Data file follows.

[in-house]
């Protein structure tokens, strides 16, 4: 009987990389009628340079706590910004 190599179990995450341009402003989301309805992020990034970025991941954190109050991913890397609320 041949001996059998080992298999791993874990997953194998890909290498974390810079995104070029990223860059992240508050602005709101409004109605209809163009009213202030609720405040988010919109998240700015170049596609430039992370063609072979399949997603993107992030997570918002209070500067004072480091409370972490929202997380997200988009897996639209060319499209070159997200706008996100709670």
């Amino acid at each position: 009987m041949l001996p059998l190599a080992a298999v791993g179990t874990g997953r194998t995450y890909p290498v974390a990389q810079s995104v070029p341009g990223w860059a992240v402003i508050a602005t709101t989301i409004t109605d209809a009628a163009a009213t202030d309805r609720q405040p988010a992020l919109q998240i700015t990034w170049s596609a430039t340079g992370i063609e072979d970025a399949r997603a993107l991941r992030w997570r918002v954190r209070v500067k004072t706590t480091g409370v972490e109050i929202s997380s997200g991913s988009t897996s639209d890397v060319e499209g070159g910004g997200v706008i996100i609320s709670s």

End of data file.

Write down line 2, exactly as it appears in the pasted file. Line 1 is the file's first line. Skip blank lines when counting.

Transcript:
């Protein structure tokens, strides 16, 4: 009987990389009628340079706590910004 190599179990995450341009402003989301309805992020990034970025991941954190109050991913890397609320 041949001996059998080992298999791993874990997953194998890909290498974390810079995104070029990223860059992240508050602005709101409004109605209809163009009213202030609720405040988010919109998240700015170049596609430039992370063609072979399949997603993107992030997570918002209070500067004072480091409370972490929202997380997200988009897996639209060319499209070159997200706008996100709670």